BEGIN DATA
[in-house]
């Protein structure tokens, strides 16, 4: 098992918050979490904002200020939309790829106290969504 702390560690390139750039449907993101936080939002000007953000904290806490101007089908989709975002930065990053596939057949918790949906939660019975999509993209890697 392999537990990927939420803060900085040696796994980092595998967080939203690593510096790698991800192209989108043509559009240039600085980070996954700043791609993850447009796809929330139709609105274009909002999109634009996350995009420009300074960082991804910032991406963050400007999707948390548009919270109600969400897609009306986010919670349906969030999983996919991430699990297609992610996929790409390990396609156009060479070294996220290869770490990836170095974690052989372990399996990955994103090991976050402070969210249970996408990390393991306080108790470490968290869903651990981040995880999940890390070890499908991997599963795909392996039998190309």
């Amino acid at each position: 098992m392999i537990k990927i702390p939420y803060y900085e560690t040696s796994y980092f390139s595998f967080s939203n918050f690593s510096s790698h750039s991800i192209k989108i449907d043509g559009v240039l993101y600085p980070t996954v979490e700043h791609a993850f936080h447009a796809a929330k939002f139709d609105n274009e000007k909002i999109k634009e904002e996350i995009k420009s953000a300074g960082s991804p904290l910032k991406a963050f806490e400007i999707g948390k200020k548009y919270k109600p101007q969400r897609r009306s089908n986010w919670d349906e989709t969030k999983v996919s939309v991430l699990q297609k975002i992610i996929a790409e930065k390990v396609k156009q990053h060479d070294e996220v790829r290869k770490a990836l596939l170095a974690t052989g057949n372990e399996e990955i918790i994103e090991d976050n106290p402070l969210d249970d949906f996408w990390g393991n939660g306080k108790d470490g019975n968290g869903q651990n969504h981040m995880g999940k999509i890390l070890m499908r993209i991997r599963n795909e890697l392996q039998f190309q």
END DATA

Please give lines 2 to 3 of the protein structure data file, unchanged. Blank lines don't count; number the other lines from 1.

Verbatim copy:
């Protein structure tokens, strides 16, 4: 098992918050979490904002200020939309790829106290969504 702390560690390139750039449907993101936080939002000007953000904290806490101007089908989709975002930065990053596939057949918790949906939660019975999509993209890697 392999537990990927939420803060900085040696796994980092595998967080939203690593510096790698991800192209989108043509559009240039600085980070996954700043791609993850447009796809929330139709609105274009909002999109634009996350995009420009300074960082991804910032991406963050400007999707948390548009919270109600969400897609009306986010919670349906969030999983996919991430699990297609992610996929790409390990396609156009060479070294996220290869770490990836170095974690052989372990399996990955994103090991976050402070969210249970996408990390393991306080108790470490968290869903651990981040995880999940890390070890499908991997599963795909392996039998190309």
């Amino acid at each position: 098992m392999i537990k990927i702390p939420y803060y900085e560690t040696s796994y980092f390139s595998f967080s939203n918050f690593s510096s790698h750039s991800i192209k989108i449907d043509g559009v240039l993101y600085p980070t996954v979490e700043h791609a993850f936080h447009a796809a929330k939002f139709d609105n274009e000007k909002i999109k634009e904002e996350i995009k420009s953000a300074g960082s991804p904290l910032k991406a963050f806490e400007i999707g948390k200020k548009y919270k109600p101007q969400r897609r009306s089908n986010w919670d349906e989709t969030k999983v996919s939309v991430l699990q297609k975002i992610i996929a790409e930065k390990v396609k156009q990053h060479d070294e996220v790829r290869k770490a990836l596939l170095a974690t052989g057949n372990e399996e990955i918790i994103e090991d976050n106290p402070l969210d249970d949906f996408w990390g393991n939660g306080k108790d470490g019975n968290g869903q651990n969504h981040m995880g999940k999509i890390l070890m499908r993209i991997r599963n795909e890697l392996q039998f190309q």